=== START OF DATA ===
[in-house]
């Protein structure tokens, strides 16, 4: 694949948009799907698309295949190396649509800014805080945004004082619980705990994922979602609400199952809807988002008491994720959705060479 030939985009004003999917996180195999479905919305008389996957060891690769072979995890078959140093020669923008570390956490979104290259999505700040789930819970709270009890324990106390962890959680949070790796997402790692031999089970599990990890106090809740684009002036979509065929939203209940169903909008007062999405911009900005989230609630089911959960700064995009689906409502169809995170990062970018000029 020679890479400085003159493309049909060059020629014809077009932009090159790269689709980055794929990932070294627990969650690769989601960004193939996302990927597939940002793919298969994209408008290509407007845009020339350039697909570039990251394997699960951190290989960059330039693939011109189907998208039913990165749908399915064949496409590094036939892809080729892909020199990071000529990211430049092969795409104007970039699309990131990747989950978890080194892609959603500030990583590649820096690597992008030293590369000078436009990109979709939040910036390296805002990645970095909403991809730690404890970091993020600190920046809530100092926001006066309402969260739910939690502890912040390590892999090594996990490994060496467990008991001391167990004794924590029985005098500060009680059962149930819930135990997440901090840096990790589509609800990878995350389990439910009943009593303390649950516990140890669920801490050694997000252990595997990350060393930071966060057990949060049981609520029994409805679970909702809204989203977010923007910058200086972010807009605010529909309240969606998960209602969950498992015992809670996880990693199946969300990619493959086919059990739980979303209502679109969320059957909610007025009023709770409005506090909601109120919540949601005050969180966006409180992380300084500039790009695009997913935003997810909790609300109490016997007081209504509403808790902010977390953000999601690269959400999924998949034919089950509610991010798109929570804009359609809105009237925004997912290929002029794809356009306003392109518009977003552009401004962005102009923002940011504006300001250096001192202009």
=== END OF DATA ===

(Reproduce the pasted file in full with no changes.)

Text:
[in-house]
């Protein structure tokens, strides 16, 4: 694949948009799907698309295949190396649509800014805080945004004082619980705990994922979602609400199952809807988002008491994720959705060479 030939985009004003999917996180195999479905919305008389996957060891690769072979995890078959140093020669923008570390956490979104290259999505700040789930819970709270009890324990106390962890959680949070790796997402790692031999089970599990990890106090809740684009002036979509065929939203209940169903909008007062999405911009900005989230609630089911959960700064995009689906409502169809995170990062970018000029 020679890479400085003159493309049909060059020629014809077009932009090159790269689709980055794929990932070294627990969650690769989601960004193939996302990927597939940002793919298969994209408008290509407007845009020339350039697909570039990251394997699960951190290989960059330039693939011109189907998208039913990165749908399915064949496409590094036939892809080729892909020199990071000529990211430049092969795409104007970039699309990131990747989950978890080194892609959603500030990583590649820096690597992008030293590369000078436009990109979709939040910036390296805002990645970095909403991809730690404890970091993020600190920046809530100092926001006066309402969260739910939690502890912040390590892999090594996990490994060496467990008991001391167990004794924590029985005098500060009680059962149930819930135990997440901090840096990790589509609800990878995350389990439910009943009593303390649950516990140890669920801490050694997000252990595997990350060393930071966060057990949060049981609520029994409805679970909702809204989203977010923007910058200086972010807009605010529909309240969606998960209602969950498992015992809670996880990693199946969300990619493959086919059990739980979303209502679109969320059957909610007025009023709770409005506090909601109120919540949601005050969180966006409180992380300084500039790009695009997913935003997810909790609300109490016997007081209504509403808790902010977390953000999601690269959400999924998949034919089950509610991010798109929570804009359609809105009237925004997912290929002029794809356009306003392109518009977003552009401004962005102009923002940011504006300001250096001192202009």